What, you ask (if you’re not British), is haggis?

No, J.K. Rowling did not make it up. It’s real and it’s Scottish, but what it is depends a bit on who you ask. Wikipedia (at the moment) says it’s “a savoury pudding containing sheep’s pluck (heart, liver and lungs); minced with onion, oatmeal, suet, spices, and salt, mixed with stock, traditionally encased in the animal’s stomach, though now often in an artificial casing instead.”

A pudding, by the way, isn’t necessarily sweet. It can be pretty much any kind of shaky food. It can also be something sausagey. Or, irrelevantly, it can be used to mean any sort of dessert. Basically, it’s one of those words the British use to confuse outsiders.

It works.

MacSween says haggis is Scotland’s national dish: “Simply lamb, beef, oats, onions and spices, nothing more, nothing less.”

Let’s go with the first definition, since it’s the more vivid one. Convincing Americans to buy sheep’s lungs, liver and heart, sewn into a sheep’s stomach along with a bunch of oatmeal is going to be—how shall I put this? You won’t be able to fund the National Health Service on what you make selling that to Americans. We’re delicate little beasts who don’t like to be reminded that the meat we eat originally had internal organs.

And we don’t mix meat with oatmeal.

But I could be totally wrong about that.

Want a recipe? They this one. But be sure to pierce the stomach a few times. As the recipe says, if you don’t it’ll explode when you cook it.

Do the Scots know how to have fun or what?


I haven’t exploded any haggis this week, but it’s been a while since I had this much fun with politics. Donald Trump announced that Andrew Jackson “was really angry that he saw what was happening with regard to the Civil War; he said, ‘There’s no reason for this.’”

To his great regret (yes, I’m intuiting that), Jackson was already dead when the American Civil War started, but have you ever heard of American exceptionalism? It’s the belief that America is different (and although this isn’t usually said directly, better) than other nations. Jackson’s comment on the Civil War isn’t what I thought American exceptionalism meant, but I could’ve misunderstood the concept.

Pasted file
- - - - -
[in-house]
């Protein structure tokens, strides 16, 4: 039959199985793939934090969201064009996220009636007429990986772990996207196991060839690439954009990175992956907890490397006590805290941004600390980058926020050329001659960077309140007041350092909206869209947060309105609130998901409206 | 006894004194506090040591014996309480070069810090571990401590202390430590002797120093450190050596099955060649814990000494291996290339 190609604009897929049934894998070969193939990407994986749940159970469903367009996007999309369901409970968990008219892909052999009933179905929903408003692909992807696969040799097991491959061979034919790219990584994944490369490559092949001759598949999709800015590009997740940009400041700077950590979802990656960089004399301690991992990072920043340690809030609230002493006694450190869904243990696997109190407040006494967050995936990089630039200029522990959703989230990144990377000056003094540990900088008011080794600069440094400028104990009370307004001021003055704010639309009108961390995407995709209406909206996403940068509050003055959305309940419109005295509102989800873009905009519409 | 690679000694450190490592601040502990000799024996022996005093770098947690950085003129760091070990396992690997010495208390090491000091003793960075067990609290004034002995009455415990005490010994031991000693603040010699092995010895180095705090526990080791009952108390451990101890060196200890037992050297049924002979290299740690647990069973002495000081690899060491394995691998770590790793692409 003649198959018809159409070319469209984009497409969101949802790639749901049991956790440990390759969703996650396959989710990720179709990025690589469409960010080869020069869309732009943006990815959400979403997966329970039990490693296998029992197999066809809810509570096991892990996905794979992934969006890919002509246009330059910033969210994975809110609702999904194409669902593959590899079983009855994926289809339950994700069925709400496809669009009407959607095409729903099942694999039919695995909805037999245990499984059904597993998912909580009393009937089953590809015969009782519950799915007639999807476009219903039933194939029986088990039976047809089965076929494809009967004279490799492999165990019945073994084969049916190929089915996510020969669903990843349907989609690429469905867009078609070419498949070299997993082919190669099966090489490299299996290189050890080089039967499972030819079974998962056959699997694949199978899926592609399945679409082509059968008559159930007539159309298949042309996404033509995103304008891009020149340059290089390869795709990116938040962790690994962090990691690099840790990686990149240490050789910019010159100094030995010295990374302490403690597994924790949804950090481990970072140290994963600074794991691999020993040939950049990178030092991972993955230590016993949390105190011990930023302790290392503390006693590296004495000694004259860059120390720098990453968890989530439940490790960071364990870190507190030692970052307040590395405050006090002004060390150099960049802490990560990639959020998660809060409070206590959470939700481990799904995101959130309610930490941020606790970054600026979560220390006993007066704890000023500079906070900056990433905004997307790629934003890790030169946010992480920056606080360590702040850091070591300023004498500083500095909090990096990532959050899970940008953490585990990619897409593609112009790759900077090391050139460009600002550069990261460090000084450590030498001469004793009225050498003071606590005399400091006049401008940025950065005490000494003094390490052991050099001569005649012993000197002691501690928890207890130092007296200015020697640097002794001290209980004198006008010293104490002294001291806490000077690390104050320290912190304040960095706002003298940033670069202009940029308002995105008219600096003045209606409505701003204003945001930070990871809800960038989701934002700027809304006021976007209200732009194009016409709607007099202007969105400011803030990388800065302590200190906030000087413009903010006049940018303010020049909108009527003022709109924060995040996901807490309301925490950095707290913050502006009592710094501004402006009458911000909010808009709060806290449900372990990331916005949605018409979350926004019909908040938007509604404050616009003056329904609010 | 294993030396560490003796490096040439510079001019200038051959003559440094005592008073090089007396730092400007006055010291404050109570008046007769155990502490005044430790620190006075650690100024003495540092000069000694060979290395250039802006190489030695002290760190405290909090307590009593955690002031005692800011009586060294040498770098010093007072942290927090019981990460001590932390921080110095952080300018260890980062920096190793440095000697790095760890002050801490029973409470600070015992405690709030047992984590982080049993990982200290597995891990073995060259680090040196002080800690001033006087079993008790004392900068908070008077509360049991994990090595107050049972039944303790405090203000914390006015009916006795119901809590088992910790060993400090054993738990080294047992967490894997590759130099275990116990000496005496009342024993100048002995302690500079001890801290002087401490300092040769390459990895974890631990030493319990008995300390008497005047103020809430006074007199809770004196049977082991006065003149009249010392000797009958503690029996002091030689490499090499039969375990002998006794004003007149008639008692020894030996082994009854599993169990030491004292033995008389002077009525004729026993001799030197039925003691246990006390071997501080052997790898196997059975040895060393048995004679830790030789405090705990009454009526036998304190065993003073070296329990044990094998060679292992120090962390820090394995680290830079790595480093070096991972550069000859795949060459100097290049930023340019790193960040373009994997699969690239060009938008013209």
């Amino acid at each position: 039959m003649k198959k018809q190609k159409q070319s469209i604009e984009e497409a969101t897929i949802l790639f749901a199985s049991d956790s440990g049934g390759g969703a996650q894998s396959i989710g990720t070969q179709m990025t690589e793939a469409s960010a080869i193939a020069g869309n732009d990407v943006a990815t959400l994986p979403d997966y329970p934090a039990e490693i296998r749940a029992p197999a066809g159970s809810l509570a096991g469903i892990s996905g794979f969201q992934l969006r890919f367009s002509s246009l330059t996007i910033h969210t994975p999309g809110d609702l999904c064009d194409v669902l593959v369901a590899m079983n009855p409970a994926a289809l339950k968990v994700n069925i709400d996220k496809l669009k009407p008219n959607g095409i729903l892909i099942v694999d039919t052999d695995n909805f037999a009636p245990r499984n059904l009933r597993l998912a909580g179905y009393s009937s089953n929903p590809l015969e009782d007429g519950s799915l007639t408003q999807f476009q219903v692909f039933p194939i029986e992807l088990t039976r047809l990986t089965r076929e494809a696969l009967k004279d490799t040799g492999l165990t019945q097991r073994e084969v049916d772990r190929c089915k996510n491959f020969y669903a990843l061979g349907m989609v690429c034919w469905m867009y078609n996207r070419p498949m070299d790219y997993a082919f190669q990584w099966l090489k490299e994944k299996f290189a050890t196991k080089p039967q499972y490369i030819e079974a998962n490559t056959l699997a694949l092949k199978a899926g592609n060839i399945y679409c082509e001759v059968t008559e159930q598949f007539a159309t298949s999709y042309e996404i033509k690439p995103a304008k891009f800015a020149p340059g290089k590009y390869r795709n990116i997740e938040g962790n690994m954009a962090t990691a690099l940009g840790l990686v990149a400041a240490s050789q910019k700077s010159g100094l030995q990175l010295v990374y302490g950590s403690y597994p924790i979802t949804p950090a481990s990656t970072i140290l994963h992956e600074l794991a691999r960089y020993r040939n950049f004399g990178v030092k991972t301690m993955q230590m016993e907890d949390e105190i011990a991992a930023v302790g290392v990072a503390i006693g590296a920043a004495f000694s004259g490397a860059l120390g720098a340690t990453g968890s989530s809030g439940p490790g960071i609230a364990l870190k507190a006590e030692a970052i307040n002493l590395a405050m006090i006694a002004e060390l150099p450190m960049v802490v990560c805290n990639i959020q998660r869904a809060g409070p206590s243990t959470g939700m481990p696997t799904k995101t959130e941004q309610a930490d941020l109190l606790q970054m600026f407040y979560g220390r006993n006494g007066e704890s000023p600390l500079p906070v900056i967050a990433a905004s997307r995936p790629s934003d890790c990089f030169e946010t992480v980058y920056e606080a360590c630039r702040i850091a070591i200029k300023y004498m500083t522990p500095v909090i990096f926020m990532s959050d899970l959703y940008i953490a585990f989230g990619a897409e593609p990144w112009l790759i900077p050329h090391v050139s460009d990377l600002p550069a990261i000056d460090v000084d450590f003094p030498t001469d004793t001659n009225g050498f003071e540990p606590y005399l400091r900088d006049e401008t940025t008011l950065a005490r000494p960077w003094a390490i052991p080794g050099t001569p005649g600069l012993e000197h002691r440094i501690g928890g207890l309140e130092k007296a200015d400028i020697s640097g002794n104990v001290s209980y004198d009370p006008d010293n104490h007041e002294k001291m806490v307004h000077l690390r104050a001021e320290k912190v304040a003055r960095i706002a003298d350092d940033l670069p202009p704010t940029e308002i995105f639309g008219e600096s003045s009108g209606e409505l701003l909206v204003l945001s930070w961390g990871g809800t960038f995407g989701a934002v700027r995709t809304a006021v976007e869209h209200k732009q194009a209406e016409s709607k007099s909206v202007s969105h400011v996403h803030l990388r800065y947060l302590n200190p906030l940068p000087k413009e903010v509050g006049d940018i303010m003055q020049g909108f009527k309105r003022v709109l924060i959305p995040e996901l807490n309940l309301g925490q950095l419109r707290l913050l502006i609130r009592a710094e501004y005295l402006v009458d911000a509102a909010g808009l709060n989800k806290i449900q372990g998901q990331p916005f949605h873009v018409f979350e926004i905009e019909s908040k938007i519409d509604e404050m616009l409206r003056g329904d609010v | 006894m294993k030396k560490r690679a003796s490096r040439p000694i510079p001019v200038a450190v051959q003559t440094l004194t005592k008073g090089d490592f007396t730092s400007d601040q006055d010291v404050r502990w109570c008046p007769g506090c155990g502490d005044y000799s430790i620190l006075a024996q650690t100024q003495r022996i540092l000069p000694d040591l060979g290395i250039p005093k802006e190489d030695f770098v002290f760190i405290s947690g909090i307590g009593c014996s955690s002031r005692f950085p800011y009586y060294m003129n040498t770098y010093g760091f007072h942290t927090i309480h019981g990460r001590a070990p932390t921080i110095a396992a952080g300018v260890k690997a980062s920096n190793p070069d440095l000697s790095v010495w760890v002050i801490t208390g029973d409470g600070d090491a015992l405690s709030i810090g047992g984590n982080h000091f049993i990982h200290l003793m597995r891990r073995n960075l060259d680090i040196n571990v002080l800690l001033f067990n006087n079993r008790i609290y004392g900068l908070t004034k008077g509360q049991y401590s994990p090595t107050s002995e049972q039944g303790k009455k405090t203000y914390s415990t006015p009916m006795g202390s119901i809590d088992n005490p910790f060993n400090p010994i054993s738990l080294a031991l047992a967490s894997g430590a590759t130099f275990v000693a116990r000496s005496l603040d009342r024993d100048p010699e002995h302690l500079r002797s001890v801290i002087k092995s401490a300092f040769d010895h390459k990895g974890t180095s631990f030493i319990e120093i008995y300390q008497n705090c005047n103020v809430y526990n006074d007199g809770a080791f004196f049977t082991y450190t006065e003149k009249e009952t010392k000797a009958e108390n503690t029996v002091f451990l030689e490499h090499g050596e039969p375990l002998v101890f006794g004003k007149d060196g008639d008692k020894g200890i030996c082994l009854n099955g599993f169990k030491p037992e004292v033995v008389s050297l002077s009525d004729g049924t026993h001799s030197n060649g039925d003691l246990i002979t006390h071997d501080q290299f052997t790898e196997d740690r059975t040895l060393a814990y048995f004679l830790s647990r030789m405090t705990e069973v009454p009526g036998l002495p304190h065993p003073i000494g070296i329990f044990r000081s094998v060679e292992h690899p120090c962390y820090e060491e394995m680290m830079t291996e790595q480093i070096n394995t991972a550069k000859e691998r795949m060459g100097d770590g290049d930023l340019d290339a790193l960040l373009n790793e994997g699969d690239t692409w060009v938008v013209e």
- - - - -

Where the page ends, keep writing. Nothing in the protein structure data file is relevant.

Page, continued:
The flap about Jackson’s from-beyond-the-grave commentary led to new publicity for a plaque Trump put up on one of his golf courses commemorating a Civil War battle that never happened–the River of Blood.

Tell me, someone: How do we write satire anymore?


Derrick Knight asked in a comment, “Aren’t Americans renowned for having no idea of the geography of the rest of the world?”

Well, yes and no. It’s not exactly that we’re ignorant. What we’re doing is carrying on the tradition that brought European explorers to our shores to begin with.

But maybe I’m being defensive. Let’s look at a few statistics:

In 2006, National Geographic News reported that a majority of young Americans couldn’t find Iran, Iraq, Israel, Afghanistan, the Sudan, or Indonesia on a map. Half of them couldn’t find New York State.

In a 2014 survey, six percent couldn’t find the U.S. on a map.

But the problem may be that they can’t read maps. Told they could escape a hurricane by going northwest, only two-thirds in the 2006 survey could find northwest on a map. But every last one of them could find both the refrigerator and the bathroom when they felt the need, so they’re capable of basic navigation.

When I lived in Minnesota, if someone had told me I could escape a hurricane by fleeing to the northwest, I’d have laughed my ass off. Minnesota’s too far inland for hurricanes. Tornadoes? Yeah, we got those, and the common wisdom at the time was that you should hide in a corner of your basement, but I never did remember which one. Not because I didn’t know northwest from southeast but because—well, you’d have had to see my basement to understand why a nice clean death by a tornado looked like a better idea than getting get trapped down there for a few days.

In addition to which my memory’s lousy and always has been.

The article also reports, “Fewer than three in ten [young people] think it’s absolutely necessary to know where countries in the news are located. Only 14 percent believe speaking another language fluently is a necessary skill.

“Fewer than one in five young Americans own a world map.”

And, basically, they don’t seem to care. Did Columbus own a map? If he did, did it help him?

So what do Americans do well? We have a great sense of humor about what we don’t know, at least if we can judge by what seems to have been a school assignment. Scroll through at least a few of these maps. I beg you. They’re wonderful. You might even ask yourself how many of the countries you could label correctly and if you’d have been as funny about the ones you don’t know.


I’m thinking about breaking up these longer, multi-topic posts and putting the individual parts up throughout the week. I’ll still post on Fridays–that’ll be my minimum–but the post is likely be shorter if I’ve posted during the week. Any opinions?